|Fracture toughness (MPa m1/2)||5.3||4.5||9.5||6.8||3.5|
Boric acid has antiseptic, antifungal, and antiviral properties and for this reasons is applied as a water clarifier in swimming pool water treatment. Mild solutions of boric acid have been used as eye antiseptics.
Bortezomib (Velcade). Boron appears as an active element in its first-approved organic pharamaceutical in the novel pharmaceutical bortezomib, a new class of drug called the proteasome inhibitors, which are active in myeloma and one form of lymphoma (it is in currently in experimental trials against other types of lymphoma). The boron atom in bortezomib binds the catalytic site of the 26S proteasome with high affinity and specificity.
Magnesium diboride is an important superconducting material with the transition temperature of 39 K. MgB2 wires are produced with the powder-in-tube process and applied in superconducting magnets.
Amorphous boron is used as a melting point depressant in nickel-chromium braze alloys.
Hexagonal boron nitride forms atomically thin layers, which have been used to enhance the electron mobility in graphene devices. It also forms nanotubular structures (BNNTs), which have with high strength, high chemical stability, and high thermal conductivity, among its list of desirable properties.
There is a boron-containing natural antibiotic, boromycin, isolated from streptomyces. Boron is an essential plant nutrient, required primarily for maintaining the integrity of cell walls. Conversely, high soil concentrations of > 1.0 ppm can cause marginal and tip necrosis in leaves as well as poor overall growth performance. Levels as low as 0.8 ppm can cause these same symptoms to appear in plants particularly sensitive to boron in the soil. Nearly all plants, even those somewhat tolerant of boron in the soil, will show at least some symptoms of boron toxicity when boron content in the soil is greater than 1.8 ppm. When this content exceeds 2.0 ppm, few plants will perform well and some may not survive. When boron levels in plant tissue exceed 200 ppm symptoms of boron toxicity are likely to appear.
As an ultratrace element, boron is necessary for the optimal health of rats, although it is necessary in such small amounts that ultrapurified foods and dust filtration of air is necessary to induce boron deficiency, which manifest as poor coat or hair quality. Presumably, boron is necessary to other mammals. No deficiency syndrome in humans has been described. Small amounts of boron occur widely in the diet, and the amounts needed in the diet would, by analogy with rodent studies, be very small. The exact physiological role of boron in the animal kingdom is poorly understood.
Boron occurs in all foods produced from plants. Since 1989 its nutritional value has been argued. It is thought that boron plays several biochemical roles in animals, including humans. The U.S. Department of agriculture conducted an experiment in which postmenopausal women took 3 mg of boron a day. The results showed that supplemental boron reduced excretion of calcium by 44%, and activated estrogen and vitamin D, suggesting a possible role in the suppression of osteoporosis. However, whether these effects were conventionally nutritional, or medicinal, could not be determined. The U.S. National Institutes of Health states that "Total daily boron intake in normal human diets ranges from 2.1–4.3 mg boron/day."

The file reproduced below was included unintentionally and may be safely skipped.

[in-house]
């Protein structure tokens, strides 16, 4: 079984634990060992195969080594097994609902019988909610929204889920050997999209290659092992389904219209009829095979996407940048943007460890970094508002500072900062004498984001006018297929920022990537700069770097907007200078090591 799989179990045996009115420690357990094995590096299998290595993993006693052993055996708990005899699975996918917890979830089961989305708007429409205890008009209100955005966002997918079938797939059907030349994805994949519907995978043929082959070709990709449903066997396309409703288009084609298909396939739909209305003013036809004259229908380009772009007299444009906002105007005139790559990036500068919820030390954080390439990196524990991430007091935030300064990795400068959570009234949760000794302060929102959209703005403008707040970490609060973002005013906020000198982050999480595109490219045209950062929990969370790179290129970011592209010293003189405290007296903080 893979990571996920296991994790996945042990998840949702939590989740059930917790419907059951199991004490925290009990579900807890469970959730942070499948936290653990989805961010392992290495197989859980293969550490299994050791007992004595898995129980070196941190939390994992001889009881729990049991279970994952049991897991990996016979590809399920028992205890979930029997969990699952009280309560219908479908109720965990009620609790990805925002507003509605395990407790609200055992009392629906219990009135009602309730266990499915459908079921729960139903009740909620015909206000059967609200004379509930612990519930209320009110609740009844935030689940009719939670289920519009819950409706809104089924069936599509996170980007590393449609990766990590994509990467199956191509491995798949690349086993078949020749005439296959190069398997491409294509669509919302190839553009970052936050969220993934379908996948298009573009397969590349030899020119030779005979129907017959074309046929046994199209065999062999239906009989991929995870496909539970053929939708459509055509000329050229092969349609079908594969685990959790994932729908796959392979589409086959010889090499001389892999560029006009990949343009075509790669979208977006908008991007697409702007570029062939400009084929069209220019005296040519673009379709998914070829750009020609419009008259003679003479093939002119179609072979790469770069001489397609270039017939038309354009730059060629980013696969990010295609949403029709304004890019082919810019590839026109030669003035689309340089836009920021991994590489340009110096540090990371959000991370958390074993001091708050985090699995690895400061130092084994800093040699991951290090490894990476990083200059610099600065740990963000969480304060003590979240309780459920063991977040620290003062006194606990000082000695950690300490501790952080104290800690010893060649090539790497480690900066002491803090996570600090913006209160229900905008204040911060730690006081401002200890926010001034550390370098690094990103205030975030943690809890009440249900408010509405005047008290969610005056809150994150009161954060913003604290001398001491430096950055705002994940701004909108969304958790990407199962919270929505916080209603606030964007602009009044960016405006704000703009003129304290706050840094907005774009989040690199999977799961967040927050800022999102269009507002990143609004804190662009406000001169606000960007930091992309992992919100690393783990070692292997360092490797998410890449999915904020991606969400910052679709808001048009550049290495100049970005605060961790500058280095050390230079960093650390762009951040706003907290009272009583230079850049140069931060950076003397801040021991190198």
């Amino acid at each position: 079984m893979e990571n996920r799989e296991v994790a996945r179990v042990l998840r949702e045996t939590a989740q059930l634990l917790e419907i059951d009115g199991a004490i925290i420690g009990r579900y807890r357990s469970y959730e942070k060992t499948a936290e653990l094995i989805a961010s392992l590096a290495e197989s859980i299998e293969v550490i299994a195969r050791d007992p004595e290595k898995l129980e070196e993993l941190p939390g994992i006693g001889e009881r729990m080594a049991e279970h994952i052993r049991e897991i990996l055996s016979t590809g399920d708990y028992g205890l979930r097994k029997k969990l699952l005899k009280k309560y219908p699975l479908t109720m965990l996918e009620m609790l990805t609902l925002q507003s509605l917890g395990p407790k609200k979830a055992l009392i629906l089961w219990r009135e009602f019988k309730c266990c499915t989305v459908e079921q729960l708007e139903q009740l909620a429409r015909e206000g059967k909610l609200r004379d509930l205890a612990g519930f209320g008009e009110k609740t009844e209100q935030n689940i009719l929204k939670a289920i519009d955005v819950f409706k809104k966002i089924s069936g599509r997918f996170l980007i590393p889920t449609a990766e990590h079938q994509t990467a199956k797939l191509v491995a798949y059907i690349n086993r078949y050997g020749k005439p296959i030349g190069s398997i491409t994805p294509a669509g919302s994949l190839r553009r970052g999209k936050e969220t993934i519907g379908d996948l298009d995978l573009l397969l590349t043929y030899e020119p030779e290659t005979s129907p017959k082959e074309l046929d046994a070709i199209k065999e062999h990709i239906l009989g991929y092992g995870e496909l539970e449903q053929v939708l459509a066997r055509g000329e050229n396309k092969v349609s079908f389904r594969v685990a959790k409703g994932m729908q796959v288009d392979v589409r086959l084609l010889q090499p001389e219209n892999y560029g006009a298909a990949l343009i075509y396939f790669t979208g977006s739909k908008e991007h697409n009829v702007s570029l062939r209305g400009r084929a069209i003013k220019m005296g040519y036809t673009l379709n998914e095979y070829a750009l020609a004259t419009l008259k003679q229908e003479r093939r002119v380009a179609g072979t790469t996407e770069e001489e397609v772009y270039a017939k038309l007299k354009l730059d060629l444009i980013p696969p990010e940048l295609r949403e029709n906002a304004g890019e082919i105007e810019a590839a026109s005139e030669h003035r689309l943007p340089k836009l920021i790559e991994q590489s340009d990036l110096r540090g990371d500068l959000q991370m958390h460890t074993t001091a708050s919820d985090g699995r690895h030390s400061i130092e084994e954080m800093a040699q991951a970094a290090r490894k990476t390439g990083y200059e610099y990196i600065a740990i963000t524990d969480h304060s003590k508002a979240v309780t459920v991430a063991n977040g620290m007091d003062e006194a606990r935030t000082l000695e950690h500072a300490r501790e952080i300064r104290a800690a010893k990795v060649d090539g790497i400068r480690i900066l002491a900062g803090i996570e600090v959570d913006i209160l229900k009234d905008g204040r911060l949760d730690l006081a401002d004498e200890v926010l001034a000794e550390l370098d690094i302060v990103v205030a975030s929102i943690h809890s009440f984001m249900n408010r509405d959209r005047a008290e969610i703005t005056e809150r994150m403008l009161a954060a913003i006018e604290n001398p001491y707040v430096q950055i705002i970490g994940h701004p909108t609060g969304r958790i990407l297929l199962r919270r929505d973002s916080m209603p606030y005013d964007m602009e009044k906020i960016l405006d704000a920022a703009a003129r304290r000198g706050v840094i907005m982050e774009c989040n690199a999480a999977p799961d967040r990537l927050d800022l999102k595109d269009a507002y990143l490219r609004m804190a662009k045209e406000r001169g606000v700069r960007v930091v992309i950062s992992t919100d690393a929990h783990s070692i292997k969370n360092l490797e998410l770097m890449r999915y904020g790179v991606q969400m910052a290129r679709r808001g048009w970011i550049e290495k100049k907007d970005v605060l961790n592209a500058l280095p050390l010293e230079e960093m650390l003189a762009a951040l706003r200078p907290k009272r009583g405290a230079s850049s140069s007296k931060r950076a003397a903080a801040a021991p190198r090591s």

Congenital endothelial dystrophy type 2, a rare form of corneal dystrophy, is linked to mutations in SLC4A11 gene that encodes a transporter reportedly regulating the intracellular concentration of boron.
For determination of boron content in food or materials the colorimetric curcumin method is used. Boron has to be transferred to boric acid or borates and on reaction with curcumin in acidic solution, a red colored boron-chelate complex, rosocyanine, is formed.
Elemental boron, boron oxide, boric acid, borates, and many organoboron compounds are non-toxic to humans and animals (approximately similar to table salt). The LD50 (dose at which there is 50% mortality) for animals is about 6 g per kg of body weight. Substances with LD50 above 2 g are considered non-toxic. The minimum lethal dose for humans has not been established. An intake of 4 g/day of boric acid was reported without incidents, but more than this is considered toxic for more than a few doses. Intakes of more than 0.5 grams per day for 50 days cause minor digestive and other problems suggestive of toxicity. Single medical doses of 20 g of boric acid for neutron capture therapy have been used without undue toxicity. Fish have survived for 30 min in a saturated boric acid solution and can survive longer in strong borax solutions. Boric acid is more toxic to insects than to mammals, and is routinely used as an insecticide.
The boranes are toxic as well as highly flammable and require special care when handling. Sodium borohydride presents a fire hazard due to its reducing nature, and the liberation of hydrogen on contact with acid. Boron halides are corrosive.